Huffington Post: The fight for Canadians’ personal information heads to court
Independent ISP TekSavvy has been granted additional time to notify Canadians that they could soon be implicated as part of an ongoing copyright crackdown. Although TekSavvy is not a defendant in the ongoing court case, it's re-assuring to see efforts made by a service provider to help Canadians understand and prepare for any charges filed. Learn more about these latest developments at The Huffington Post and read about the copyright laws that are infringing upon Canadian privacy in our blog post. Article by J. David Ellis for The Huffington Post Heading down to court Monday morning, I was concerned I might be late to get a seat for the Voltage hearing. I had my iPhone ready to record protestors and general ruckus. But Guy Fawkes was a no-show. I arrived to find the courtroom eerily quiet and half-empty. What has TekSavvy been required to do for its customers up to now? Short answer: absolutely nothing. As you read on, keep in mind this case is Voltage vs John Doe and Jane Doe -- not vs TekSavvy.
One of the most striking things about this case concerns the complaints I've seen online about TekSavvy's role. Probably the busiest place for this conversation is the forum on dslreports.com, which attracts a lot of hardcore geeks.
On Saturday, Marc Gaudrault posted a lengthy comment headed "Why we are not opposing motion on Monday." Marc was once again going out of his way to help his customers understand the murky legal aspects of an action that might ultimately cost some of his subs as much as $5,000 (the new limit on statutory damages under our recently modernized Copyright Act). Here's part of Marc's explanation:
"Everybody should know though that we have looked into all angles to determine what our position should be in this situation and after spending a significant amount of time and soliciting a considerable amount of advice from numerous respected sources, we found that we simply could not comment on the merits of the case. Our place is to ensure that we provide adequate notice and also to make known to others that these requests have occurred and that the best way to make sure to avoid being involved is to simply not engage in such activities."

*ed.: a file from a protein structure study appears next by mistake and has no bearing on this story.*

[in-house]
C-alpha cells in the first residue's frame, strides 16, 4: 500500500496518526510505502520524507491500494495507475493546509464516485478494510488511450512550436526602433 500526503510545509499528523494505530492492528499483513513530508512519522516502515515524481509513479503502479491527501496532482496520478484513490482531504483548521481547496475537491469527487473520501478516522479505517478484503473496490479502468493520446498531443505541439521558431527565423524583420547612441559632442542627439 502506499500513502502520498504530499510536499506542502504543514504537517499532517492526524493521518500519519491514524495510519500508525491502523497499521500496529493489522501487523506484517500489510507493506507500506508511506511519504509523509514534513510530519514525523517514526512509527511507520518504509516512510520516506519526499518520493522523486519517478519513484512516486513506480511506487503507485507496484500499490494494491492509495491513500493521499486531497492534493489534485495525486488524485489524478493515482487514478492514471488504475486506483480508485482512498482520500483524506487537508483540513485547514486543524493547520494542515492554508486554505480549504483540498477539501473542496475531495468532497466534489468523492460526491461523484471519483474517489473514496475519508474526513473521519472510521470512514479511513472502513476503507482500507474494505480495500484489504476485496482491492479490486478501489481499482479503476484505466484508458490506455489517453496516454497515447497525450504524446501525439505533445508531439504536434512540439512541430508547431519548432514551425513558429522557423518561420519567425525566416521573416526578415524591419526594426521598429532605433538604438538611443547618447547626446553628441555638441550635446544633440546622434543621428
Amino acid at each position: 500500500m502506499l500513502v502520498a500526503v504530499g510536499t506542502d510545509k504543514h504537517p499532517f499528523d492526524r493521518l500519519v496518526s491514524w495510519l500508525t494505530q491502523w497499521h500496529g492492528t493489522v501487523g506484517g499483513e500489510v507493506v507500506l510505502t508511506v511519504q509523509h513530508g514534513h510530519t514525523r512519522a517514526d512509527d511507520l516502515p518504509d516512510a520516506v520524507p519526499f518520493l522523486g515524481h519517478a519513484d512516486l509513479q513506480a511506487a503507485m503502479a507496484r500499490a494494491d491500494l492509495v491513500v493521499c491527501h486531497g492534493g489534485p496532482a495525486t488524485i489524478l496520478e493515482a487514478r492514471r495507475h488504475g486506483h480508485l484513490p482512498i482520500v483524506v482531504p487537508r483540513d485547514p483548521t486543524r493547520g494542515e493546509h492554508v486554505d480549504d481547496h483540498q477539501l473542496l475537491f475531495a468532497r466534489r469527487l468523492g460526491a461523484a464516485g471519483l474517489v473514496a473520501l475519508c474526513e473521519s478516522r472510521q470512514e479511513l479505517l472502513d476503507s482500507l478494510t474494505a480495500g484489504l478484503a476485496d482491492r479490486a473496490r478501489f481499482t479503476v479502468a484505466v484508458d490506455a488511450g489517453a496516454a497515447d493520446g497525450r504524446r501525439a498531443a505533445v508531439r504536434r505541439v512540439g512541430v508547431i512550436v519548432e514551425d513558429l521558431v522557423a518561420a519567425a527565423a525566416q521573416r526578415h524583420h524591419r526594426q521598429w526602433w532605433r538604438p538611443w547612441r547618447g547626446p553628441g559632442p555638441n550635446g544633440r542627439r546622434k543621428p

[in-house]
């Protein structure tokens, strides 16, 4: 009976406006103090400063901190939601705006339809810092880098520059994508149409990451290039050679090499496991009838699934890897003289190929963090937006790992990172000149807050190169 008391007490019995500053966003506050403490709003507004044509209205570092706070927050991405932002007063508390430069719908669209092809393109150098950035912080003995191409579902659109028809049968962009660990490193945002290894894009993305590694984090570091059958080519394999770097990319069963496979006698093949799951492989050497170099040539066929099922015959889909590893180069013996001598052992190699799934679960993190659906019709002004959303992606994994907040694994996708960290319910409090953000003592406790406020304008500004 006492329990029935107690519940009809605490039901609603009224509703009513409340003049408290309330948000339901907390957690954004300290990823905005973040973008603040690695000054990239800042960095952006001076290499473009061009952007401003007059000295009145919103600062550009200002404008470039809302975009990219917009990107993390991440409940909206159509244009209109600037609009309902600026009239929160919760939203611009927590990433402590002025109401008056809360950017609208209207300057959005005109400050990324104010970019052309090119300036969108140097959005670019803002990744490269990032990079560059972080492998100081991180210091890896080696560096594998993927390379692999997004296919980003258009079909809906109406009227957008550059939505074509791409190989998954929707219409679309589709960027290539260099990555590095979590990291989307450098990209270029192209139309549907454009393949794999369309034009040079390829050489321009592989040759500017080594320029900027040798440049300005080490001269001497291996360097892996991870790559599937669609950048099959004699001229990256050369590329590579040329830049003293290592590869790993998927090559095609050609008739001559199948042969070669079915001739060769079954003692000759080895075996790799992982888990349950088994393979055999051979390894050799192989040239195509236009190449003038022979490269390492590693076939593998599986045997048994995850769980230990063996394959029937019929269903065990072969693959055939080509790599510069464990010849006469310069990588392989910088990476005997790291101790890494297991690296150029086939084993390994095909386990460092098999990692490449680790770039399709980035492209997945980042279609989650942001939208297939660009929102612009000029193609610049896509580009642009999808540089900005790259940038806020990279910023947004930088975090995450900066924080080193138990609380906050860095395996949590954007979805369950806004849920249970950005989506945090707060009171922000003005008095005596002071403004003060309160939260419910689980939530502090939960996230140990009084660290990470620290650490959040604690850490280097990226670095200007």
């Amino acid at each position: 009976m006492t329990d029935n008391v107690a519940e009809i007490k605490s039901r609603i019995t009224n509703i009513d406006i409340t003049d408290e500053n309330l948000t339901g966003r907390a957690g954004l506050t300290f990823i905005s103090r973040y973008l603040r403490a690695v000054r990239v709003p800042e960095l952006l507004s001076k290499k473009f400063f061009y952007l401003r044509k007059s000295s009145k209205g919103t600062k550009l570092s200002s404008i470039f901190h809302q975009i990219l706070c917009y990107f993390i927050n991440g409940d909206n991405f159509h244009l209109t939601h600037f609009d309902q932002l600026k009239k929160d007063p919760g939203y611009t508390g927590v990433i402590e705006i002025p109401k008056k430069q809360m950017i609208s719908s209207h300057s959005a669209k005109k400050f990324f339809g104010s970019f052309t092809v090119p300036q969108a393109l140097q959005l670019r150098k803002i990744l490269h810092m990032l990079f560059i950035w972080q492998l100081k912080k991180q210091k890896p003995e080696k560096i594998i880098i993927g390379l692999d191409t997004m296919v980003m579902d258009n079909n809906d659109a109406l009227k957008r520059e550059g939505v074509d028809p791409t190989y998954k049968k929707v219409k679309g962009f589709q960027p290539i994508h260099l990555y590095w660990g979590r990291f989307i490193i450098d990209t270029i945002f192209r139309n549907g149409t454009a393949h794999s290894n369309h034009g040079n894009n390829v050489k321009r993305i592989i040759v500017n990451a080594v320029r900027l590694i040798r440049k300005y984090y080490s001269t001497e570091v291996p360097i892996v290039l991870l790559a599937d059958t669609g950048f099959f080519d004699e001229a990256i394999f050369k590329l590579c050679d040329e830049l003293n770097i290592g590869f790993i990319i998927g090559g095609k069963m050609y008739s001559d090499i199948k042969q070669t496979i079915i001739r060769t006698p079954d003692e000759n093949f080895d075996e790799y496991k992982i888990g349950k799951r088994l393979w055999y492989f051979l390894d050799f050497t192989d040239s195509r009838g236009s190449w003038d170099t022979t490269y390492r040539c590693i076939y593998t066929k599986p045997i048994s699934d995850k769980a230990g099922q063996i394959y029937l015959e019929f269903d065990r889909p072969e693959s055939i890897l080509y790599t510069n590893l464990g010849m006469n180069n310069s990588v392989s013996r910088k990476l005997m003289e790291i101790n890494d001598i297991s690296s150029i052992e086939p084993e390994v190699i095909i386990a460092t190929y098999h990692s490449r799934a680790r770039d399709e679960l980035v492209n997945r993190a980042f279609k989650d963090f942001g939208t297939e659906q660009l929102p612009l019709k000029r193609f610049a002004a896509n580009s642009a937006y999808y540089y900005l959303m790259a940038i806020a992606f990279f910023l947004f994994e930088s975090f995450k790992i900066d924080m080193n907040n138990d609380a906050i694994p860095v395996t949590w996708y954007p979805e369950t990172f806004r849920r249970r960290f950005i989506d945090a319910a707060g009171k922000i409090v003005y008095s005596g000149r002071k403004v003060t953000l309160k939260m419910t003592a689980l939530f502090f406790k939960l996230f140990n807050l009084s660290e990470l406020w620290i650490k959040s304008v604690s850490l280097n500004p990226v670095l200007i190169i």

This effort prompted some surprisingly churlish comments from forum participants (not to say they were all like that). For example:
"Even though I wasn't accused if [sic] this, this is still bull. You roll over for these guys? you'll be getting attacked by every production company this side of the sun. Enjoy that. Seriously considering taking my business elsewhere. I want to know that my privacy is just that, PRIVATE."
Good luck getting respect for your privacy with Bell or Rogers.
The new legislation and its weird timetable
After many months of acrimonious debate, the Copyright Modernization Act received royal assent on June 29, though it did not come into force until publication on November 7 of the appropriate Order-in-Council in the Canada Gazette.
The statute isn't in its final form, however, since the government needs more time to consider an appropriate set of regulations for handling the new "notice-and-notice" mechanism in the Act. If notified by a copyright owner that a subscriber is allegedly infringing, Canadian ISPs will be required to issue their own notice to the subscriber informing her of the alleged infringement. Thus, as of today, the "notice-and-notice" provisions are still not in force.
So unless my amateur legal analysis is wrong, TekSavvy has until now been under no statutory obligation whatsoever to notify its customers of any of Voltage's shenanigans. Nevertheless, Marc and his colleagues have spent long hours over the last month consulting legal and other experts to determine what they should do to protect their customers' privacy. Legal counsel must have told TSI that, since it's not liable and not a defendant, the company should not intervene by opposing the Voltage motion, so as not to jeopardize its neutral carrier status (which is what frees them of any joint liability for the alleged infringements). Read more »
Read more at The Huffington Post
Read more about how this invasive copyright legislation could worsen under the Trans-Pacific Partnership »